Rebecca Walker Being Real Analysis

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The readings that I am using for my critical thought paper are "Being Real: an introduction" by Rebecca Walker, and "m/other ourselves: a Black queer feminist genealogy for radical mothering" by Alexis Pauline Gumbs. In "Being Real", Rebecca Walker makes the argument that being a feminist does not require someone to fit within a designated space and that women (and men) do not have to limit themselves by what they believe to be feminist and non-feminist ways of living. Alexis Gumbs contends in "m/other ourselves", that mothering is "queer" and that it is the foundation of all movements toward social justice. When looking at how each author proves their idea, they are drastically different in their approach. Starting with Gumbs, she proceeds …show more content…
This question was stood out to me, as it made me look at how often I view mothering as a space in which only someone who is a woman or who identifies as such, can occupy. Now, I don't feel that this was an open invitation to take on the mantle as a mother, but rather an attempt to show mothering as a way in which we educate and stimulate children to take on issues that we may not currently able to solve. This then stems into two intertwined concepts, the first being that mothering is the foundation in which social justice rises, and second, which is that mothering is queer. To explain how mothering is the foundation of social justice, we look forward a page, to where Gumbs talks about organizations like Regenaracíon and Kidz City. These are two organizations see mothering as "the resistance work of child-raising", as in both they create a communal area in which the young and old gather and share their knowledge with each other, so as to create a better plan for the future (Gumbs 26). At this point to, we see how mothering is queer, because Gumbs shows how mothering is can transform "the parenting relationship a property relationship to a partnership in practice" (29). This is important to how I see …show more content…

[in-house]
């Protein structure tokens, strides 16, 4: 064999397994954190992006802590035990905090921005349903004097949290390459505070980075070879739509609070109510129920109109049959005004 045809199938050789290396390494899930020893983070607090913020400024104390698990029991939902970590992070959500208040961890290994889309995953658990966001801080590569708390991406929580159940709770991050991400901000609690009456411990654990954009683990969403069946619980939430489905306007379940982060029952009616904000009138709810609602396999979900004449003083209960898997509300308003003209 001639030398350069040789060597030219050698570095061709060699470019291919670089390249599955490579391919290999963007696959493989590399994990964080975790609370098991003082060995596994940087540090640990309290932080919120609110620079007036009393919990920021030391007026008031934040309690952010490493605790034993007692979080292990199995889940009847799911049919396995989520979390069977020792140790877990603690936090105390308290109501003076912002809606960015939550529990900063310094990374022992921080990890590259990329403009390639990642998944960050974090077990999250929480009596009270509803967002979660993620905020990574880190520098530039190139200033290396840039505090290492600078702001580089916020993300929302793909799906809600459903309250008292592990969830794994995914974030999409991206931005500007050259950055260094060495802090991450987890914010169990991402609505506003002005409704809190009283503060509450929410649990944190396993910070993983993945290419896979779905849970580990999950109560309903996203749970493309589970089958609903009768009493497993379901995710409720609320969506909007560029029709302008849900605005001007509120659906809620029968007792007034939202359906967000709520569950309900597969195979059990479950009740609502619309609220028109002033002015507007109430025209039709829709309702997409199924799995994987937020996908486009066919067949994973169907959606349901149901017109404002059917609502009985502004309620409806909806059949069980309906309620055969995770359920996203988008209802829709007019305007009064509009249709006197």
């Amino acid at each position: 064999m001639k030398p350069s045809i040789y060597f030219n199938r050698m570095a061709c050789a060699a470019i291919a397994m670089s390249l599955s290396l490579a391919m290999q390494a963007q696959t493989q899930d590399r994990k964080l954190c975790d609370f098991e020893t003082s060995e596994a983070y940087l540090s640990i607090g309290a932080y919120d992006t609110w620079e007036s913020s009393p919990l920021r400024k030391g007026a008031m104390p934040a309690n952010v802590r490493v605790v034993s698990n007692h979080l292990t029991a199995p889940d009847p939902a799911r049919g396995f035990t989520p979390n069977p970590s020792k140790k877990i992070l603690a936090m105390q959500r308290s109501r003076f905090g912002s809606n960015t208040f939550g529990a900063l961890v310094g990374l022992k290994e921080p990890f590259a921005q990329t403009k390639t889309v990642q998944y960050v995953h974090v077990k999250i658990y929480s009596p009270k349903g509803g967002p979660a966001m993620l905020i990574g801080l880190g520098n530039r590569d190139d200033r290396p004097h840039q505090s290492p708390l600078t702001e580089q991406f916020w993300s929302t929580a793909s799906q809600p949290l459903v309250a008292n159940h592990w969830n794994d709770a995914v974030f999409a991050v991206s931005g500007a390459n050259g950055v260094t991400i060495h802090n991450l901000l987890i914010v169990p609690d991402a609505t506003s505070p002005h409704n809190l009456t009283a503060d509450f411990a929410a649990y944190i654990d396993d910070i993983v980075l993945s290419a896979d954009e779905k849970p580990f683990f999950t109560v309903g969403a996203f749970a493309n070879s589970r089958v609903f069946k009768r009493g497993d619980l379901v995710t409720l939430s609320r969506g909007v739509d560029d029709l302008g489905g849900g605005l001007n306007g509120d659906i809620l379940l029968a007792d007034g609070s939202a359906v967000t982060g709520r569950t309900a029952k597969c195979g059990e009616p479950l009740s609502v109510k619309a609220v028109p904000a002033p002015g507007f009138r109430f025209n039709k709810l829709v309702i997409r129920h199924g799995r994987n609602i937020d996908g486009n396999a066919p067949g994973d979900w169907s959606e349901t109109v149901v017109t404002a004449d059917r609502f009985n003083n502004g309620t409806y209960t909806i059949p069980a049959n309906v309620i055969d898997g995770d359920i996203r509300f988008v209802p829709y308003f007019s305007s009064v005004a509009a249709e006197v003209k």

Right off the bat, she begins the introduction by talking about the "feminist ghetto" she was in, as she attempted to live "up to an image [she] had in [her] mind of what was morally and politically right according to [her] vision of female empowerment" (Walker XXVIIII). To me, this statement shows her belief of how feminism can be constricting and even regressive when it is compartmentalized. In posing her writing first through her own perspective, Walker begins to create a setting in which readers can see her vulnerability and establish a sense of connection. This connectivity then allows for her to be able to champion ideas, that I assume at the time were, very counter feminist culture. Specifically, for Walker, she examines how even the most personal aspects of individuals life can be restricted as when a woman feels that "a feminist must never compromise herself" (Walker XXXIII). Whether it be in sexuality, material wants, familial aspirations, arts, etc., Walker shows how a woman can feel separated from the main group of feminists, as they have interests and enjoyment of things that fall out of a what they feel to be allowable within feminism. Walker continues to push her point as she talks about the many experiences of young men and

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